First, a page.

child labour, kenya

Child labour remains one of the multi-faceted problems affecting children in the world.

The 2010 ILO Global report observes that there still are 215 million working children worldwide with about 115 million of them undertaking hazardous work. Acknowledging the modest global decline in the number of child labourers over a four year period (2004-2008), the ILO report notes it was only in Sub-Saharan Africa that the number of working children increased. These are children whose future is uncertain. By working they miss the opportunity to be in school and acquire the skills required for decent work in adult life. More importantly, they miss the opportunity to be children, to enjoy childhood and grow safe, healthy and secure. These are the facts that the study carried out by CESVI in Nairobi and Nyanza Provinces amply bring out.

Though Kenya has made significant progress in combating child labour, there remains much to be done to achieve the Millennium Development Goals, the Education for All goals as well as the ILO Member States target of eliminating all worst forms of child labour by 2016.

Child labour is a rather recent concept in the East Africa region, mostly derived from the international legal framework on children rights, ratified and adopted by Kenya through local legislation. However, it has existed in the country since the pre-independence days, when children were sent by their parents to work in farms and homes of white settlers to earn money to pay taxes for their household. House chores, as well as herding or agriculture work, were also part of children duties and responsibility in line with the traditional understanding of child developmental stages. Today, the problem is critically escalating due to disabling environments entrenched in high incidences of poverty, extreme vulnerability of family structures and values systems, cultural factors and inadequate awareness on children rights.

In Kenya, despite this alarming situation, in the last decade child labour has received inadequate attention from the scholars’ community in terms of research, in particular to enable an in-depth analysis of its worst forms. Hence, the objective of this study is to contribute to the child labour discussion by examining magnitude and characteristics of worst forms of child labour (WFCL) in Kenya, focusing on the urban context of Nairobi sprawling suburbs and on the Nyanza province rural setting.

Research such as this and experience has shown that child labour continues to be a barrier to universal education. This study further amplifies the health dimension in child labour. Conditions under which children work in the damp site are appalling. The consequences are inconceivable. Consequently, child labour continues to perpetuate the poverty cycle such that children in child labour today will most likely have their own children end up in child labour. To break this cycle, every child has to have to the right to enroll and remain in school.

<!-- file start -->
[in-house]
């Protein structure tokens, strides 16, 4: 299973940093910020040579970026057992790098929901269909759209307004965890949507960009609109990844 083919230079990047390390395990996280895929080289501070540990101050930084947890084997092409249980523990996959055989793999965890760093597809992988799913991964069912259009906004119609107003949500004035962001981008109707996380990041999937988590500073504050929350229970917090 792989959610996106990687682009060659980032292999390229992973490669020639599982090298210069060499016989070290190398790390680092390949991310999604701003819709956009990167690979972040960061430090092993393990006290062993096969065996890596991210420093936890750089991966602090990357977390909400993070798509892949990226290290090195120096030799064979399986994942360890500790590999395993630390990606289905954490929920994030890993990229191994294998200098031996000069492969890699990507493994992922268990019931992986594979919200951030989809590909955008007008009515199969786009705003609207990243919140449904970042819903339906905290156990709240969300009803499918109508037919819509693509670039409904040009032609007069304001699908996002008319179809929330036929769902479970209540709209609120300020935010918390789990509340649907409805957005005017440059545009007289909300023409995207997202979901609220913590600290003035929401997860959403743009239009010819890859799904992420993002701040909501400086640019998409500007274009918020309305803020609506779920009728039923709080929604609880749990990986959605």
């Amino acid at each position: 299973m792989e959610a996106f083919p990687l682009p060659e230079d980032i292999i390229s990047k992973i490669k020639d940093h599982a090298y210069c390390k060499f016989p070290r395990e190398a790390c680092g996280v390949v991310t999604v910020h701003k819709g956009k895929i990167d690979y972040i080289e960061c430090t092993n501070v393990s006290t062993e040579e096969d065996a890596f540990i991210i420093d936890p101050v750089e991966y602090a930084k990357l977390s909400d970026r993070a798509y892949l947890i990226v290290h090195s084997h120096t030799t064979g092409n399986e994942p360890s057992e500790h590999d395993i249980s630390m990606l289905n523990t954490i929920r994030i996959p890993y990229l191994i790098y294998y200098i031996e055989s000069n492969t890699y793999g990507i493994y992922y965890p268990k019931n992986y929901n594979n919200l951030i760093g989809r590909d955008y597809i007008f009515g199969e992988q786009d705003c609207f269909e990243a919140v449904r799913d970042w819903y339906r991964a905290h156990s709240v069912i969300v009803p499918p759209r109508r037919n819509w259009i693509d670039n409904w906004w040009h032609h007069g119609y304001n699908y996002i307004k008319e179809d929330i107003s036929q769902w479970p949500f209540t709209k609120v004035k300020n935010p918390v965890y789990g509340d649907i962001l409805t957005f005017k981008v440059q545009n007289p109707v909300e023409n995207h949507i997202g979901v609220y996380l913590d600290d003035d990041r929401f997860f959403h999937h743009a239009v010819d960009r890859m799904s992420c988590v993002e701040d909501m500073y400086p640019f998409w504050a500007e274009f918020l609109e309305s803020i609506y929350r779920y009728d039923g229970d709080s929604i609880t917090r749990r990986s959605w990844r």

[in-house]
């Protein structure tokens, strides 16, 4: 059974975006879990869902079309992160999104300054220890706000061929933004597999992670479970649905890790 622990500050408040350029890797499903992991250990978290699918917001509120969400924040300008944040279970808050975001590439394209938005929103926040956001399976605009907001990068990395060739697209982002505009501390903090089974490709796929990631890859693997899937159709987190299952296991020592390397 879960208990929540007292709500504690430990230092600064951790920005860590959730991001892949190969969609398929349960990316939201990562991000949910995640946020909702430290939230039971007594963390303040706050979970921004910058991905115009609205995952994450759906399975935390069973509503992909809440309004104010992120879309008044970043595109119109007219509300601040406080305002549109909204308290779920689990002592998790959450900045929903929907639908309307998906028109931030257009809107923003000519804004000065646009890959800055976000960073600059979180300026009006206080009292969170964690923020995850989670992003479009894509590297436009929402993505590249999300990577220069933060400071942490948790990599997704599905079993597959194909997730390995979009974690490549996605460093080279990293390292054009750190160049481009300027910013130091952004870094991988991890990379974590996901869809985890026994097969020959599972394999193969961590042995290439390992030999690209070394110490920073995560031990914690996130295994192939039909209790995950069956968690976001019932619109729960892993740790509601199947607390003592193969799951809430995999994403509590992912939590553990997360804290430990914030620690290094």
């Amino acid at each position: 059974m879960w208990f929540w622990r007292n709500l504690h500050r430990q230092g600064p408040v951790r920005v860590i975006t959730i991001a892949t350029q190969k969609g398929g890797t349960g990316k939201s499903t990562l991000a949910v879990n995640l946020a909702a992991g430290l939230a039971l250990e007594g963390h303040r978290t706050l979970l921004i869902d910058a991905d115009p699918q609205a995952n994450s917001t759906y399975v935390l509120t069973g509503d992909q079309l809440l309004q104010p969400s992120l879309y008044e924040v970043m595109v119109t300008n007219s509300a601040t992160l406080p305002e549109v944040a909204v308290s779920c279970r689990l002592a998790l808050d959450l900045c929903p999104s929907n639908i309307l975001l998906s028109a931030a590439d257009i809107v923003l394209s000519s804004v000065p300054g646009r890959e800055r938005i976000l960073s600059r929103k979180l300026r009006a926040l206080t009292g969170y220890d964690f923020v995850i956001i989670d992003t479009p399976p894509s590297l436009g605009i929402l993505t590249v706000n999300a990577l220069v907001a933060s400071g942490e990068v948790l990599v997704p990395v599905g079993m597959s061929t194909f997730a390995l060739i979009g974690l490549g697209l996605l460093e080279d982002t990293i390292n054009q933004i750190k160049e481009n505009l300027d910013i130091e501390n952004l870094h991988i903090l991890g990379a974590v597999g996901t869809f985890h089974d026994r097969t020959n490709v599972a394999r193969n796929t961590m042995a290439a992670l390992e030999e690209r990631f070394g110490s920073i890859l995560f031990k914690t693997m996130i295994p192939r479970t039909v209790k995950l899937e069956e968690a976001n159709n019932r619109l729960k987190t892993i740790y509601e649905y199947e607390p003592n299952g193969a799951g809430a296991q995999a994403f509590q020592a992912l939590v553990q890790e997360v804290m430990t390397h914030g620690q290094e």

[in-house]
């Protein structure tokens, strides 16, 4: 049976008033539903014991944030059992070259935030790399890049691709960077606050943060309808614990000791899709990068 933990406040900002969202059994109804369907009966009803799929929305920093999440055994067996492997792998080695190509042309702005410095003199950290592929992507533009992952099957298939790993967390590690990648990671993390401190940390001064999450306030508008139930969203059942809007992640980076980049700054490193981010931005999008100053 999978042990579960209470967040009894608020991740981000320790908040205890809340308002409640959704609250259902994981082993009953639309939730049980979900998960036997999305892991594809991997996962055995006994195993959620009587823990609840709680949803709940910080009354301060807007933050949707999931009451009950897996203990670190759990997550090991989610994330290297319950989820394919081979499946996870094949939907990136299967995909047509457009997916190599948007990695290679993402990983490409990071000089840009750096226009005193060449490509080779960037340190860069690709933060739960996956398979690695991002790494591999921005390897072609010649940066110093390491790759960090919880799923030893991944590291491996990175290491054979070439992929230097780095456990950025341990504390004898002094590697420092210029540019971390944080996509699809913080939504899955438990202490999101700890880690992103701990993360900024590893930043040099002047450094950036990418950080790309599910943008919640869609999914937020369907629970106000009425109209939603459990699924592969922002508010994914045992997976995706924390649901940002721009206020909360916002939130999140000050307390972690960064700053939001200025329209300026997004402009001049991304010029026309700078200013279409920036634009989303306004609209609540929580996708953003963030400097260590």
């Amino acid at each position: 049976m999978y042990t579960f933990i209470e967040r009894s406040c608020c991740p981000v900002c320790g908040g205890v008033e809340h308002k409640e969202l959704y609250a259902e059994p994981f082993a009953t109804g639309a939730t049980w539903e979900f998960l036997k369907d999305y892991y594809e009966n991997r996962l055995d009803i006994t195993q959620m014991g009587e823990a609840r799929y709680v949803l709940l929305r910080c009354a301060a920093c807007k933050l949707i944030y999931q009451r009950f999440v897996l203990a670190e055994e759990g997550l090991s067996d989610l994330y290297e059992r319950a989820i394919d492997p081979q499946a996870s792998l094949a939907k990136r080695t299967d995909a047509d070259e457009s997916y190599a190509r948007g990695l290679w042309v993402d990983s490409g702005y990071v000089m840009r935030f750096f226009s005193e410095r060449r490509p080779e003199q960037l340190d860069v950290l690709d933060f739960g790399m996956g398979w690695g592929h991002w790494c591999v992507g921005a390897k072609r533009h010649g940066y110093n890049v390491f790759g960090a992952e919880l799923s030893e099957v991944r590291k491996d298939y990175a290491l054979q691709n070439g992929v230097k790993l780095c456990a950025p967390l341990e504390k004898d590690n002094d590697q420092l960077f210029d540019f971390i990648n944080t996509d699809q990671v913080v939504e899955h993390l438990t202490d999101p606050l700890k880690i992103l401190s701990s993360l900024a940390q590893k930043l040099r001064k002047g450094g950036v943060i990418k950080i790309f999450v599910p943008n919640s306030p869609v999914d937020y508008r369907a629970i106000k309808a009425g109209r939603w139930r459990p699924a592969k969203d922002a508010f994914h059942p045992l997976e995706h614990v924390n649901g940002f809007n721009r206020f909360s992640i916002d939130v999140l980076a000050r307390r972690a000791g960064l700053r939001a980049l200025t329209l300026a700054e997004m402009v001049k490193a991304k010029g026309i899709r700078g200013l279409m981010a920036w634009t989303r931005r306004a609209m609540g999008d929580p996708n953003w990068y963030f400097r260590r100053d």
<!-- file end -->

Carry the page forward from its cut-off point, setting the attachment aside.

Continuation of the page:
Combating child labour in Kenya and other developing states is a challenge. The Road Map for achieving the Elimination of Worst Forms of Child Labour by 2016 unanimously agreed upon by stakeholders at the 2010 Hague conference emphasized the need for governments to play a lead role and take responsibility for enforcing the right to education for all children and the elimination of the worst forms of child labour, yet countries are faced with numerous challenges that must be addressed with limited resources. The recommendations made in the study by CESVI are timely, specifically the need for a policy framework that provides institutional arrangement for implementation of interventions to combat child labour. Without a policy framework, it becomes hard to know what national priorities are as well as rationalize resource allocation and undertake meaningful monitoring and evaluation.

The child labour dynamics in urban and rural areas are well documented in CESVI study. Understanding these dynamics is essential in intervention programming. The findings show a clear difference between urban and rural child labour experiences and earnings even though the push factors are rather similar. Targeted intervention is therefore required in programming to ensure immediate and long-term impact.It is encouraging to have additional data in a field where data are not easily available.

The study shows that children engagement in WFCL is extensive within the target areas, with an approximate estimation of about 7549 children absorbed into the worst job market sectors and dumped into an unending poverty cycle. The author investigates children working conditions and to what extent participation in child labour affects their basic developmental rights such as education and health. Their opinion is also explored providing an insight on their beliefs, needs, and capacity to access available community services.

The study was carried out in 9 locations selected from the three Nairobi Province districts of Embakasi (Kayole, Mukuru Kwa Njenga, Komarok locations) Kasarani (Ruaraka location), Njiru (Dandora location) and the three Nyanza Province districts of Mbita (Gembe West, Rusinga East locations), Siaya (West Uholo location) and Kisumu East (Kochieng West location).

Source: “Unearthing the invisible”, Worst Forms of Child Labour in Nairobi and Nyanza Provinces (Kenya)

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